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Crab Nebula

Mark, you haven't dealt with Kerry. I want to hear your take on him. Way I see it, the fears of his personality may be overblown because of the very real improvement in relating to people.

I think he even may have a weird kind of grandfatherly appeal. And I don't think using "liberal" in a pejorative context will work like it did 15 years ago (e.g. Dukakis and countless other downballot campaigns)

I think Bush will try to run against Kerry in the same way he ran against Gore, drawing distinctions on character. (since Bush can't run on fogged issue positions, this is what he's still got in his bag, along with WOT) He'll try to paint him as slippery and without principles. I think Kerry's more authentic than Gore, which would at least partially blunt that strategy. But it will force Kerry to be extremely savvy with message (which Gore also was not).

Can the apparently improved 2004 Kerry do it? I think maybe, I'd like a long primary season to find out. What do you think?


I was upset by the General's lame "free speech" defense of MMoore. The more important question about Bush's military service is more recent - as Commander and Chief. If Bush had had the combat experience of either Kerry or Clark (or McCain or Dole) I am certain he would have been less cavalier about sending the troops into Iraq. But then Bush has no sense of history...no memory.

I gather that Clark lost points for not having a precise view on the point of conception. Gosh neither do I. If it had been me talking with Blitzer I would have responded with a hypothetical. Did George Bush "practice" abstinence when he was a wastrel? Did the Republican men who oppose choice practice abstinence when they were younger.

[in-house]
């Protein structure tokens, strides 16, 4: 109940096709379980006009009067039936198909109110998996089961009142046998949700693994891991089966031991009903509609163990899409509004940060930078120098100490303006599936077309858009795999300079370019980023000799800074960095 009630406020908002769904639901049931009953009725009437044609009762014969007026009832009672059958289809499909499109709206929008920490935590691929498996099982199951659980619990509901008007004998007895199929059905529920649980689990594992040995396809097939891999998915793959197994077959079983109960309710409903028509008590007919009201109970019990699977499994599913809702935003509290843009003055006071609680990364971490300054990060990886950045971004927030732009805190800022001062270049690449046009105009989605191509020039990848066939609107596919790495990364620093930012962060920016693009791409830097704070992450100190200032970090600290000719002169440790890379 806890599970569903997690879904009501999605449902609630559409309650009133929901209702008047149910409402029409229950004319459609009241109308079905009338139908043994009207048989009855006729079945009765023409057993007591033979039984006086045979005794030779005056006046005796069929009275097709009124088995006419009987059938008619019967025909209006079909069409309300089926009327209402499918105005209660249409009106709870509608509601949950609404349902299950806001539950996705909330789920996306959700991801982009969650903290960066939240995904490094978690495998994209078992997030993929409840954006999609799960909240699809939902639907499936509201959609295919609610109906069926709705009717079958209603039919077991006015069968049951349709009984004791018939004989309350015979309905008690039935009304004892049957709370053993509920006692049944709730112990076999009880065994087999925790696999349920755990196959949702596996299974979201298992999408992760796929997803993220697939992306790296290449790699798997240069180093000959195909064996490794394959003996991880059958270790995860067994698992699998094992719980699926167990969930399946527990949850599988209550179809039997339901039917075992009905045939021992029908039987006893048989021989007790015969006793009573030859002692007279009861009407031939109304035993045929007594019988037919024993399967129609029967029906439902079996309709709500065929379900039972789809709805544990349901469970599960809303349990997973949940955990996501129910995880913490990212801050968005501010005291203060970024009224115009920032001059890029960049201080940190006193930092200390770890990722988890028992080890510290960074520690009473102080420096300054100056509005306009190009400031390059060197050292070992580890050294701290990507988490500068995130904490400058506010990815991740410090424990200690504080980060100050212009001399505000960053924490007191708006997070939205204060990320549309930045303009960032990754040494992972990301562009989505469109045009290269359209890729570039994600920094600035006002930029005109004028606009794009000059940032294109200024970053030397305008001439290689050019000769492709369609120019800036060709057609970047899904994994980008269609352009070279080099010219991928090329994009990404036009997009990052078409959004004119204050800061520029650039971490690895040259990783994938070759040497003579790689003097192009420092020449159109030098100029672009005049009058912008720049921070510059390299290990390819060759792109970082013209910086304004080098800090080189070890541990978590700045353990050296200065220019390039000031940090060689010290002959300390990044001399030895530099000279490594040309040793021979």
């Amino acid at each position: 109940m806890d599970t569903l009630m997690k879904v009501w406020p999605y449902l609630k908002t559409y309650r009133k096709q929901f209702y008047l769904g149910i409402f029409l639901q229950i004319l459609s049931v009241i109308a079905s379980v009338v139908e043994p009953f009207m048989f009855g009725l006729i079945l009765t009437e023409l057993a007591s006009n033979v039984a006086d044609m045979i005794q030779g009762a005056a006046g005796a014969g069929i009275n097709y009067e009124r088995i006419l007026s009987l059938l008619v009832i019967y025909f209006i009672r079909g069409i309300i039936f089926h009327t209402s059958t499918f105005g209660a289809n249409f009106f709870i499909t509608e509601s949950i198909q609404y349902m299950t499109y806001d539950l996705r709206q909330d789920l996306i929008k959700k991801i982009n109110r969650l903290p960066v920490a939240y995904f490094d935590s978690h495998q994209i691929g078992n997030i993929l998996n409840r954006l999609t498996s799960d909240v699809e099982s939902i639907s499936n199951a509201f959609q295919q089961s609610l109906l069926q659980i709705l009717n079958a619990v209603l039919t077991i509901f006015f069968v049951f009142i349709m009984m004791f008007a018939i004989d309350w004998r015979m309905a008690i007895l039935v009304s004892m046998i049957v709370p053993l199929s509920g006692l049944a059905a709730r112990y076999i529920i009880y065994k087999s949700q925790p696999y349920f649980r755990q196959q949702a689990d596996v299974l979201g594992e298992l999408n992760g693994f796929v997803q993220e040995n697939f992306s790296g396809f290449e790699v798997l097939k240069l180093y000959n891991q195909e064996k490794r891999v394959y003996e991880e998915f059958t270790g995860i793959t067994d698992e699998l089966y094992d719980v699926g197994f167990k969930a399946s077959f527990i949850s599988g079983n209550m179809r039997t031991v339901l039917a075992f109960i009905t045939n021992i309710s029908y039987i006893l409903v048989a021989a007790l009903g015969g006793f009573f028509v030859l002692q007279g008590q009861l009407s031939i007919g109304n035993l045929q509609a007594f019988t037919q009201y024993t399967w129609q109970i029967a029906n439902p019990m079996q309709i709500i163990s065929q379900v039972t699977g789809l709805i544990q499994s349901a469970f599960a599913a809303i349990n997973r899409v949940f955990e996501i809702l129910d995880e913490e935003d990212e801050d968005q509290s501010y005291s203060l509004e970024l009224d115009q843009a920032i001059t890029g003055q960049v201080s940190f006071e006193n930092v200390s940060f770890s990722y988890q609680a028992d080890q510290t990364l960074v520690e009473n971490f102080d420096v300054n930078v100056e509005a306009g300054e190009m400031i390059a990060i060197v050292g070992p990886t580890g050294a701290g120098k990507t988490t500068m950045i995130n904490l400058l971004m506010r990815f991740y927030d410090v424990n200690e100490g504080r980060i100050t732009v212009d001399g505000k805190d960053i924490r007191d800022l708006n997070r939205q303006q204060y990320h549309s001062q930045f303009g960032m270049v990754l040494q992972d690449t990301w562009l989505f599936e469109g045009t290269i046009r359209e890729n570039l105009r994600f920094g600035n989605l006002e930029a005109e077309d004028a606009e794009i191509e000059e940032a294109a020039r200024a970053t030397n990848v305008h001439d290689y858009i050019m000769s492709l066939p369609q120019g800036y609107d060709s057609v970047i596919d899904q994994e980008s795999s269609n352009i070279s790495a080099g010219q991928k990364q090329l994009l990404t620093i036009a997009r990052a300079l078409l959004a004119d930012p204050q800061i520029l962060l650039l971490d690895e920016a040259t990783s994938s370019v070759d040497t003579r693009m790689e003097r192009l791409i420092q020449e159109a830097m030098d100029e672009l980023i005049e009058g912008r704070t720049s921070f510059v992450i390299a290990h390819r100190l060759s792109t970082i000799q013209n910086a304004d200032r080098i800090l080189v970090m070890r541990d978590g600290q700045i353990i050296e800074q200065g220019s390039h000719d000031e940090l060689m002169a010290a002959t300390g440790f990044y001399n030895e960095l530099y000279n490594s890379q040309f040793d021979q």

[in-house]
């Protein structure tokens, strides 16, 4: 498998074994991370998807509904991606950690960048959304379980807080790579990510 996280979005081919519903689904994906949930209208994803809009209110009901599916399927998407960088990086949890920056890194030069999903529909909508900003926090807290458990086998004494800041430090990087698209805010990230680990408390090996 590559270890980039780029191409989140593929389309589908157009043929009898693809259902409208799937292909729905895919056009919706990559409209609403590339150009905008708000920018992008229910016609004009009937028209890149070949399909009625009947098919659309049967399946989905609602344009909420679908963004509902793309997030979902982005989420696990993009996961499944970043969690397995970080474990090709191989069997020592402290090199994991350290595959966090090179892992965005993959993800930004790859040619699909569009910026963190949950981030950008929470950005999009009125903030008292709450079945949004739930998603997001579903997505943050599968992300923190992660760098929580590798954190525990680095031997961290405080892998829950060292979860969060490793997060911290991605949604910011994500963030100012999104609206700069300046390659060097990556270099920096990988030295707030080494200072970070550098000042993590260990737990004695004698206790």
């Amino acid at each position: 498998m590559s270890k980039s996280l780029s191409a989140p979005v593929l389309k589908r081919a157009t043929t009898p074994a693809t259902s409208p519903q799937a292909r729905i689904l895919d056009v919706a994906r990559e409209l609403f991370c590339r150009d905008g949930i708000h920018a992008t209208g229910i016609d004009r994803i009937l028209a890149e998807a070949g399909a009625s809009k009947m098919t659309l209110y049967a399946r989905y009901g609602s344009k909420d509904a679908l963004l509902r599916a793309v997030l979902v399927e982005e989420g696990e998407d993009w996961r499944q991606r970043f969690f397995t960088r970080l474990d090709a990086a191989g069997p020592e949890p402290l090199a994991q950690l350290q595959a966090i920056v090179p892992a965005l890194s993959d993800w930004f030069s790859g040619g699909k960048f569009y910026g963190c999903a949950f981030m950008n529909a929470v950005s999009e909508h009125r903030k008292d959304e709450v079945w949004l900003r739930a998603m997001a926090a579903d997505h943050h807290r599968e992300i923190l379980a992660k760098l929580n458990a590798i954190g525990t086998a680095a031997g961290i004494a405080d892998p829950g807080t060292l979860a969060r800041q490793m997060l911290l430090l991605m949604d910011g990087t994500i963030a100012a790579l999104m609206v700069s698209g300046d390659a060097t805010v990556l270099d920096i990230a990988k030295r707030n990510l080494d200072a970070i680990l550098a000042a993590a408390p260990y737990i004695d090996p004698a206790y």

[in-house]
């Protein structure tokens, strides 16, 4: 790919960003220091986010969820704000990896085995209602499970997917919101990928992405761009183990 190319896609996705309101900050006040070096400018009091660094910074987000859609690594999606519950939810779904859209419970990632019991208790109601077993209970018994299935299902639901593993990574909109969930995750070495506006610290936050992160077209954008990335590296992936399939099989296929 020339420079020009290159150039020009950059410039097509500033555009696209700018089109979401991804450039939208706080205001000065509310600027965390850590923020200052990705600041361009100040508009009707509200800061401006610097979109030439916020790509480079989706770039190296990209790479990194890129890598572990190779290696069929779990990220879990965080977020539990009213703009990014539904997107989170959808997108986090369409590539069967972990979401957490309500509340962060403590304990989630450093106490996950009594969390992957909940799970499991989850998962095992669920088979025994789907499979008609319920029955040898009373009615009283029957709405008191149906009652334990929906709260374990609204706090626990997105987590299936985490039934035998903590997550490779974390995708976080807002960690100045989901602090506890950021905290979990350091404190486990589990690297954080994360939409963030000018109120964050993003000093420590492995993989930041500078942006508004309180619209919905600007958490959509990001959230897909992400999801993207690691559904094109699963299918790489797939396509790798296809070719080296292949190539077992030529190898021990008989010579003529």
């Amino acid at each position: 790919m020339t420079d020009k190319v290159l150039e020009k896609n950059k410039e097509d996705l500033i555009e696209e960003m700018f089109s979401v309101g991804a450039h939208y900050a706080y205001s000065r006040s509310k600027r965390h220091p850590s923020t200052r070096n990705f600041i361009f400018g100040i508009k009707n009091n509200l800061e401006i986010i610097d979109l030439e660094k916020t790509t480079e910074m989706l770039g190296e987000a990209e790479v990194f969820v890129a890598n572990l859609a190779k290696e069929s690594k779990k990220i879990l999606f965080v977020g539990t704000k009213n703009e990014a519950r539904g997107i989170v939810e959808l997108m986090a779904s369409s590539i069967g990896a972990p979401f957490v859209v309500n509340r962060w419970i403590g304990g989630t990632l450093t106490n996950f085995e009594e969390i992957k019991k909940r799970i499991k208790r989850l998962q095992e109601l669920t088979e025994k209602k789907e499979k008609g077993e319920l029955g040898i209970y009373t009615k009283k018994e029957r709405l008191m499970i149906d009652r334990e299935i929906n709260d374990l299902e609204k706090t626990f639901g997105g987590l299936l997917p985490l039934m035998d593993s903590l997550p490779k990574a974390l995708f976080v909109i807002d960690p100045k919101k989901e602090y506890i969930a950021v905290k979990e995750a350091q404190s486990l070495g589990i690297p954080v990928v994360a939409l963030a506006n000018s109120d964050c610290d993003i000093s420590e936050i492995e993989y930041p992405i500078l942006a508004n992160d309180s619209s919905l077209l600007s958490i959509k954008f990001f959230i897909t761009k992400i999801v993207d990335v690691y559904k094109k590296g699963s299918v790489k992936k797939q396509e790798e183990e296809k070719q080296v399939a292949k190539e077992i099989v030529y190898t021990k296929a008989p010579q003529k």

Redefine the terms of the debate.


Mark, this is perhaps a little anti-climatic but here is the Army's definition of deserter. You can click the link for a slightly longer extract, and the link to the Army document is there also:

What is a Deserter?

On the 31st day of AWOL, this status is officially changed to Dropped From Rolls (DFR), or desertion. This can be called the "administrative" definition of the term. From a legal standpoint, individuals are considered deserters when they have been convicted of the crime through a court martial. In reality, most desertion cases do not come to this. Instead, the overwhelming majority of soldiers who desert are released from the Army with less-than-honorable discharges. (For instance, in the Calendar Years 1997-2001, 94% of the approximately 12,000 soldiers who deserted were released from the Army.) In this paper and project, the focus in on deserters as defined administratively.

Part of Clark's mistake here, as I see it, is to not have anticipated the response of the press, and to not have been prepared with a specific Army document to back Moore's assertion. "It is irrelevant to me, but Michael was using the Army's administrative definition of deserter ... look it up for yourself" would have been a nice reply to Jennings, Russert, and the rest.

Jon Moyer

As I recall, after John McCain lost South Carolina in 2000, he did attack Robertson and Falwell.

And his campaign died right there.

The truth is that the Robertson/Falwell "wing" is far closer to the center of the Republican ruling coalition than the constituent-less Moore is to the Democratic middle. Robertson and Falwell can't be attacked by Repbulicans (it's their base), Democrats (fearful of motivating them), or the media (much of which is owned by that wing, or too craven to face the counter attacks).

Moore, on the other hand, whatever you think of his views, if a perfect embodiment of the liberal caricature that Republicans have spent years painting for our benefit.

V. J. Meagher

I guess it takes all kinds.

You said: "I like Clark not because he was an anti-Dean, but because I loved the way he talked about domestic issues. It's exactly what I've been looking for in a candidate: Clear statements of meaningful principles, not the programmatic language of Senators, and a deep understanding of and respect for public institutions, such as the one in which he'd spent his career."

I turned off to Clark precisely because he didn't seem to have an interest in domestic issues or more than a superficial understanding of them.

Kid Dynomite

1. The Moore/deserter episode was unfortunate and unfair to Clark, even if he botched his response. But the most salient fact seems to be that people see him as slightly... weird. He simply has terrible political skills, methinks. Might help explain the disdain for him in the military.

2. I am anti-Bush and you are right about his record. The problem is that he's also running on a record of killing and capturing a lot of evil people. Even in a just world, that's not worth nothing.

3. The Decemberists are a good band!

Mark Bowllan

I wish Clark had said: